In recent days, college students have shouted down, pepper-sprayed, punched, and otherwise shut down the campus guests whose ideas they considered offensive.
The most prominent recent cases have included Milo Yiannopoulos (University of California, Berkeley), Charles Murray (Middlebury College), and Heather Mac Donald (Claremont McKenna College), but a number of institutions have disinvited scheduled speakers and disciplined students or professors for expressing their ideas.
Brown University, Johns Hopkins University, Williams University, and other schools succumbed to student pressure by disinviting scheduled speakers whose views some students find offensive.
The College of William & Mary, the University of Colorado, and DePaul University went so far as to discipline students who criticized affirmative action. The University of Kansas even disciplined a professor for criticizing the National Rifle Association.
Making a Fresh Case for Free Speech
Unless we want this depressing trend to continue indefinitely until free speech has been shuttered—not only on university campuses, but in coffee shops, churches, and public squares—Americans must make anew the case for free speech.
Many of this generation’s college students are skeptical of legal precedents establishing free speech. They have been taught, from a very young age, to discourage bullying and to protect others against intolerant or offensive speech.
Little do they know that the protection of free speech actually helps the very people who have been marginalized or offended by ensuring that those people can speak freely against the offense.
For many college students, though, “free speech” is a very abstract right, one that many of them lack the motivation to defend.
They are not convinced, and we must convince them.
We can’t merely say, “Free speech is necessary in a democratic society. Grow up and get over it, just like we did when we were in college.”
For one, some instances of public speech are genuinely hateful and therefore deeply disturbing, and we should not make light of the negative psychological impact of offensive and hateful speech. Moreover, a condescending reprimand serves to alienate rather than to persuade.
How to Make the Case on Campus
So, how do we make the case?
Instead of reprimanding students or merely citing the Constitution, we should also try to persuade them by making a practical argument about the negative consequences of restricting free speech on college campuses.
Consider these five negative consequences:
1. It defeats the purpose of going to college in the first place.
As the University of Chicago put it in a statement defending free speech: “Our commitment to academic freedom means that we do not support so-called ‘trigger warnings,’ we do not cancel invited speakers because their topics might prove controversial, and we do not condone the creation of intellectual ‘safe spaces’ where individuals retreat from ideas and perspectives at odds with their own.”
One of the purposes of higher education is to welcome students of all backgrounds and teach them how to discuss and debate a wide variety of ideas. The restriction of free speech undermines that purpose.
2. It erodes the free and democratic nature of American society.
Public universities should serve as microcosms of democratic society. Michael Bloomberg and Charles Koch put it well:
The purpose of a college education isn’t to reaffirm students’ beliefs, it is to challenge, expand, and refine them—and to send students into the world with minds that are open and questioning, not closed and self-righteous. This helps young people discover their talents and prepare them for citizenship in a diverse, pluralistic democratic society. American society is not always a comfortable place to be; the college campus shouldn’t be, either.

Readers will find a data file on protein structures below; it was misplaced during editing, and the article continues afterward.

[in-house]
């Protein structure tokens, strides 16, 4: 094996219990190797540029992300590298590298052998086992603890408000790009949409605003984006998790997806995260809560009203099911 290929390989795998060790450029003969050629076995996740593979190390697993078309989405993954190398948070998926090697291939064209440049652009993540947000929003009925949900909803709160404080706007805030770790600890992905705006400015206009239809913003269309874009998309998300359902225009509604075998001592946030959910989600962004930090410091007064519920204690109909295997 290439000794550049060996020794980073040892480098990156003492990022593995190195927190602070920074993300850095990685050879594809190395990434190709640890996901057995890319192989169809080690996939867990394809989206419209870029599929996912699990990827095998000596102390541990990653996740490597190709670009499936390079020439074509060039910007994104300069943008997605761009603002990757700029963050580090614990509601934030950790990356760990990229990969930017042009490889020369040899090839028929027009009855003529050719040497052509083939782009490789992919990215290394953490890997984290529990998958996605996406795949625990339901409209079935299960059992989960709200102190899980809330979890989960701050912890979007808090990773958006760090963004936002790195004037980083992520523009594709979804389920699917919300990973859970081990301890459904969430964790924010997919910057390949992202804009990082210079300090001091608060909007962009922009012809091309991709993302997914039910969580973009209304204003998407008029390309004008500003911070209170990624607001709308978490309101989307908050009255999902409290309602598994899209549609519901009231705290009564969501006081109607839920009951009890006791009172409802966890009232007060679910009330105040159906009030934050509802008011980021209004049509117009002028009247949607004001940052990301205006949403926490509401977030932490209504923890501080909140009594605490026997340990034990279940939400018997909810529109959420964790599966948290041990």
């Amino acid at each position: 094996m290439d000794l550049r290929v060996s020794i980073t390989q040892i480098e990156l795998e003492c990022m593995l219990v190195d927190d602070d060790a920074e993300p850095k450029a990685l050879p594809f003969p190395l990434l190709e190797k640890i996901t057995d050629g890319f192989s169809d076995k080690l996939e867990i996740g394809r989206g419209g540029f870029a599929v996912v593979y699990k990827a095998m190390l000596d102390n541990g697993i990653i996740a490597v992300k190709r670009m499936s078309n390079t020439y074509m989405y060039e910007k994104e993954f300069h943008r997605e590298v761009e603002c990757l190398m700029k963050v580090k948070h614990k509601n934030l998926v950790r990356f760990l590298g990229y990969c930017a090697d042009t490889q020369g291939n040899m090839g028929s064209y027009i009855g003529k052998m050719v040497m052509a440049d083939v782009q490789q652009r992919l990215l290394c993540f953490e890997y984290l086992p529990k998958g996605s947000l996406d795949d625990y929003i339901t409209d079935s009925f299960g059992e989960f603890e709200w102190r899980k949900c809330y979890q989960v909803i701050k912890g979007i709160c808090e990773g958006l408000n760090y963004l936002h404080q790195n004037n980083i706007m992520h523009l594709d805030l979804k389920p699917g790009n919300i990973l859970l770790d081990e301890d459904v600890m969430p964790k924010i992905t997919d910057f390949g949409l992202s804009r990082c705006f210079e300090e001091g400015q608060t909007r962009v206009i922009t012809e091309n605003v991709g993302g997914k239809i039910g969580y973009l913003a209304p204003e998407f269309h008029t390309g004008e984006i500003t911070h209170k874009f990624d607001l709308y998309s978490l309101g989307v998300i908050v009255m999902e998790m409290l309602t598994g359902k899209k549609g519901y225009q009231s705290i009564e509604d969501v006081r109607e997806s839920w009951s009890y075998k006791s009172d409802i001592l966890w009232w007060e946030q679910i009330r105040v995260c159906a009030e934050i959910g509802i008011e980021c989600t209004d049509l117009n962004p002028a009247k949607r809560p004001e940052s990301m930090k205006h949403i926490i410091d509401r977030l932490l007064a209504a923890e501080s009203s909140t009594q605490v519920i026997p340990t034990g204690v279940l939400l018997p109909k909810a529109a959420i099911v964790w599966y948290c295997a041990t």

3. It encourages hypocrisy and undermines our ability to persuade.
If free speech is suppressed, you won’t know who people really are. People who hold hateful or offensive views will hide who they are, and you’ll never be able to persuade them of the wrongness of their views.
4. It ignores the fact that social progress often depends on free speech.
Many of the ideas that most Americans cherish—such as racial and gender equality—were once considered offensive. But they are no longer considered offensive precisely because courageous American citizens were allowed to display the merits of those ideas in public discussion and debate.
5. It tilts our society in an authoritarian direction.
First, if universities are free today to ban unintentionally offensive racial expressions, they will be free tomorrow to ban any sort of critique or evaluation of social groupings. Second, ideological winds tend to change direction. Students who are eager to suppress other people’s speech may one day find their own speech being suppressed.
As legal scholar Eugene Volokh has noted, Christians could be banned from criticizing tenets of Islam, and vice versa. Pacifists could be restricted from criticizing the military. Conservatives could be disciplined for arguing that there are biological differences between men and women.
In two ways, suppression breeds further suppression.
For Americans who are Christians, there is yet another reason to promote free speech: We want to be free to preach the Christian gospel, even though many people find Christianity offensive and discriminatory.
And if we do not stem the tide of free speech restrictions, we might find ourselves in a situation one day where our nation’s universities and public squares keep us from speaking about that which is most precious to us.
That is something upon which Christian Americans of all stripes should be able to agree.